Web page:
The gospels tell us that Jesus tangled with demons during his days on earth. Things did not go so well for the dark side in those conflicts. Okay, I don’t know much about demons, but this much I do know: they believe in God! The apostle James wrote:
“You believe that God is one. You do well; the demons also believe, and shudder.” (James 2:19)
If a survey-taker asked me if I believe in God, I would say “Yes!” If he asked me if I shudder, I would say, “Sometimes.” Nevertheless, the Bible indicates that this is not enough.
Surveys tell us that a vast majority of Americans believe in God. This is like saying most politicians believe in “the future.” Actually, believing in God has little to do with how we answer surveys, what we verbally claim, labels we wear, or what we post on Facebook. It has more to do with what we do.
Long ago, the apostle Paul knew people who claimed to know God, “but by their actions they deny him” (Titus 1:16). Brace yourself for what follows. Paul continues; “They are detestable, disobedient and unfit for doing anything good.”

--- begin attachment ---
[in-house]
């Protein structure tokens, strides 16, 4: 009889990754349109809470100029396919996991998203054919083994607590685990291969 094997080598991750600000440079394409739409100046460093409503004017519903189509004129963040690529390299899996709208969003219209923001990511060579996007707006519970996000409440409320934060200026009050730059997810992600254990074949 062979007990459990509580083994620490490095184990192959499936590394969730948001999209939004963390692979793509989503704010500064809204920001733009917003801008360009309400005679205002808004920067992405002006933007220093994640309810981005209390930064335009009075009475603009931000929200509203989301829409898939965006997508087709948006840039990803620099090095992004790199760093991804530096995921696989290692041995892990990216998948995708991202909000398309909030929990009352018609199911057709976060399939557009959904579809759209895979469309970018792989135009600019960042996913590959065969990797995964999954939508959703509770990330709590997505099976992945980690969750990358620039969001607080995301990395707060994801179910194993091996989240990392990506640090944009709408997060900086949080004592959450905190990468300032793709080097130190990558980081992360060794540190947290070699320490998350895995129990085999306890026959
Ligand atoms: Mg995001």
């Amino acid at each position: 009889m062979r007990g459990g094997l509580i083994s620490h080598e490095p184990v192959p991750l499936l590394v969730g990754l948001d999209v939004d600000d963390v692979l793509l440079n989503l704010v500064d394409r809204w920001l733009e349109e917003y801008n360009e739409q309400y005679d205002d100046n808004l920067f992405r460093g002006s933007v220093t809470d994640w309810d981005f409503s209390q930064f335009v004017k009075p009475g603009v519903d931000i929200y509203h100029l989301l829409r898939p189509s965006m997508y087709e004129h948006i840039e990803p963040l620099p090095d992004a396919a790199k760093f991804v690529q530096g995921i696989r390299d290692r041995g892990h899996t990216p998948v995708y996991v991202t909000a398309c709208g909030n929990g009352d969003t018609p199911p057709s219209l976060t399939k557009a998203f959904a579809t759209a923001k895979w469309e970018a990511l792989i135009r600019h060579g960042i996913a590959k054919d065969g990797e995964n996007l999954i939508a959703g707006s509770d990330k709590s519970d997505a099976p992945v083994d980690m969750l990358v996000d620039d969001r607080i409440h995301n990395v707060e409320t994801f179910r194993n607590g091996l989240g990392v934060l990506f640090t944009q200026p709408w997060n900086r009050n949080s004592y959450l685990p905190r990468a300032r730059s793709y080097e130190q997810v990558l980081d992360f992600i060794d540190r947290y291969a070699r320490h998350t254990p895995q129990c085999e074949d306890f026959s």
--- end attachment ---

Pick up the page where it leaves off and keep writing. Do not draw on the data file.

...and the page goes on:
Paul was not writing to Titus about avowed atheists or agnostics. He was referring to people who would tell a survey-taker that they believe in God, but still live on terms (spiritual and moral) of their own making—as if God were non-existent. For many of us, believing in God means having someone to be angry at when things go wrong. Some of us focus more on our disappointment with God than on God’s disappointment with us.
Faith must run deeper than all this. James also said, “But prove yourselves doers of the word, and not merely hearers who delude themselves.” (James 1:22). Our eternal hope is not rooted in what we claim but in what Jesus did and what we do about that.